Arts education is competing for schools' time and resources, but is often coming out second best. The opportunity to leverage the arts and engage students in learning becomes vulnerable as the school day becomes increasingly focused on reading and math, and limited budgets make it difficult for schools to provide a wide variety of arts programming and dedicate sufficient classroom time to the arts. This does not mean that parents, educators and arts organizations should stop advocating for more and better arts enrichment during the school day, but cleverly designed and delivered arts education can and should be part of any quality afterschool and summer program as well.
Why Do Children Need the Arts in Their Lives?
|"Students who have arts-rich experiences in school do better across-the-board academically, and they also become more active and engaged citizens, voting, volunteering and generally participating at higher rates than their peers." |
– Rocco Landesman, Chairman, National Endowment for the Arts
In addition to the intrinsic benefits that they offer, the arts have the ability to influence and shape a child's development on a number of levels -- academically, socially and emotionally. Involvement in the arts allows children to express themselves -- tapping into their inventiveness and creativity -- and is a fun outlet that helps positively stimulate and motivate students. Evaluation after evaluation demonstrates the extrinsic, in addition to intrinsic, benefits that are transferred to children who participate in the arts, such as:11
|"In both music and visual arts, the tasks, whether responding or creating, had significant intellectual content and often required academic knowledge." |
– Stuart Kerachsky, Acting Commissioner, National Center for Education Statistics
These positive outcomes demonstrate the possibilities the arts bring to children's lives and what's at stake when children are unable to engage in arts learning opportunities. With these outcomes in mind, the case is strengthened to find the time and space, both in school and out, in which students can more fully involve themselves in, and benefit from, the arts.
The Role that Afterschool Programs Can Play
An individual's introduction to the arts at an early age, particularly before they reach their teen years, is a contributing factor to developing an interest in the arts and ultimately benefitting from what the arts have to offer.25 At a time when arts education is losing the battle for classroom time in schools, afterschool programs can offer much-needed support and provide students with an additional outlet to participate in the arts. Afterschool programs across the country are finding new and exciting ways to bring the arts to children in their communities, augmenting students' access and exposure to the variety of ways the arts can influence their lives and providing the opportunity to further develop a mastery of an art form. A few examples of the ways afterschool programs are broadening middle school students' access to and time with arts education include:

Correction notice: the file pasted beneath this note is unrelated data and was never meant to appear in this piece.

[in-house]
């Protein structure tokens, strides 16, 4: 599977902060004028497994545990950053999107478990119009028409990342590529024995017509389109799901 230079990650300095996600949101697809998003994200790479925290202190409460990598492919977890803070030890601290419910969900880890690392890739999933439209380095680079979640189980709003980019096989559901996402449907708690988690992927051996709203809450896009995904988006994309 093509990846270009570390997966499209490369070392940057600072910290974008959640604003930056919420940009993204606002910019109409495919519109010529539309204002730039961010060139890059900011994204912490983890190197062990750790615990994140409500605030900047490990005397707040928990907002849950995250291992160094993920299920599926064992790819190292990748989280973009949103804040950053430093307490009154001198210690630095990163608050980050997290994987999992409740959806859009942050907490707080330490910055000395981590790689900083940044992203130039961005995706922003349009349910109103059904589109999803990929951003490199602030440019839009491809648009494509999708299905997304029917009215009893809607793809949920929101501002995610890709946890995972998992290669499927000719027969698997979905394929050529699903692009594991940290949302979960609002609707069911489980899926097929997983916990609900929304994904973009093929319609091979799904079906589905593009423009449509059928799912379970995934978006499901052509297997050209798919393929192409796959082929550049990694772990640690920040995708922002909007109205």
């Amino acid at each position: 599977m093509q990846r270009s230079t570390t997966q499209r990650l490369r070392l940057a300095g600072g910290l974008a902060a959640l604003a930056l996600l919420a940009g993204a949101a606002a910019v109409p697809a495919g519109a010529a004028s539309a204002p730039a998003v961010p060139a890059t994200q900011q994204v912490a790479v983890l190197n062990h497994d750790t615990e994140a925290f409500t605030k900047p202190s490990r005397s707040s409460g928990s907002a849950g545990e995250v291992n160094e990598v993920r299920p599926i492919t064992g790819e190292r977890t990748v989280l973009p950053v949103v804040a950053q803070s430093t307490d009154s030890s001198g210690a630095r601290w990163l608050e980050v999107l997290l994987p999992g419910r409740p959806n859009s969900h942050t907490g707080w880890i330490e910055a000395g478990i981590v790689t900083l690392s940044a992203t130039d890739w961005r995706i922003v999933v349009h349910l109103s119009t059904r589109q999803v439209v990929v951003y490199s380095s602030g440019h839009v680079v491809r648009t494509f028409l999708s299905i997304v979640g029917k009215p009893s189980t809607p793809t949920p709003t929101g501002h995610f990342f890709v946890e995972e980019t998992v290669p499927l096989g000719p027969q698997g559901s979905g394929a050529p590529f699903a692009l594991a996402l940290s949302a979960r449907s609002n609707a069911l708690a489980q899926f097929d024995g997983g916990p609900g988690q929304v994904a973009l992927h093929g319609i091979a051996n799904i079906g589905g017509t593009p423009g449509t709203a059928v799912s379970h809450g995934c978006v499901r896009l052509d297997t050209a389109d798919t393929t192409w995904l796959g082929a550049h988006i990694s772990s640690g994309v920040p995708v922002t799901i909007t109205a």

The Family Dynamics Beacon Center Afterschool Program, located at Stephen Decatur Middle School 35 (M.S. 35) in Brooklyn, NY, brings arts programming to students at M.S. 35 who have no access to arts education during the school day. The artist residency program was created in addition to the homework help, service-learning programs and recreational activities the Family Dynamics Beacon Center Afterschool Program already provided. In an innovative partnership with Material for the Arts (MFTA), a New York City Department of Cultural Affairs program, the artist residency program enlists New York City artists to lead daily art-making workshops for students. Students reuse, repurpose and transform donated materials from businesses and individuals into art projects that range from collages to costumes. Each year, the Family Dynamics Beacon Center Afterschool Program transforms M.S. 35's lobby into an art gallery, displaying student's art during the program's annual talent night.
|"We know that reaching our goal [to provide better arts education for our state's students] will take many partners; we hope that with increased engagement from education partners and arts partners across the state, we can reach our goal of ongoing, in-depth, and consistent, arts education for every student, at every school, every year." |
– Washington State Arts Commission
The Latino Arts Strings & Mariachi Juvenil Program in Milwaukee, WI, is a high-quality, skills-based afterschool music program that prepares middle school students to participate in top-level high school orchestra programs. More than 90 percent of program participants are Hispanic youth from low-income homes, many of whom would otherwise not have an opportunity to receive serious instruction in violin, viola, cello and guitar. Students are required to practice 30 to 60 minutes per day and must attend scheduled rehearsals and perform throughout the greater Milwaukee area, while parents must sign off on practice logs. The Latino Arts Strings & Mariachi Juvenil Program helps students improve their playing skills and prepares them for high-level music performances. Students in the program have performed at national conferences and on television, toured in Europe and released their own CD.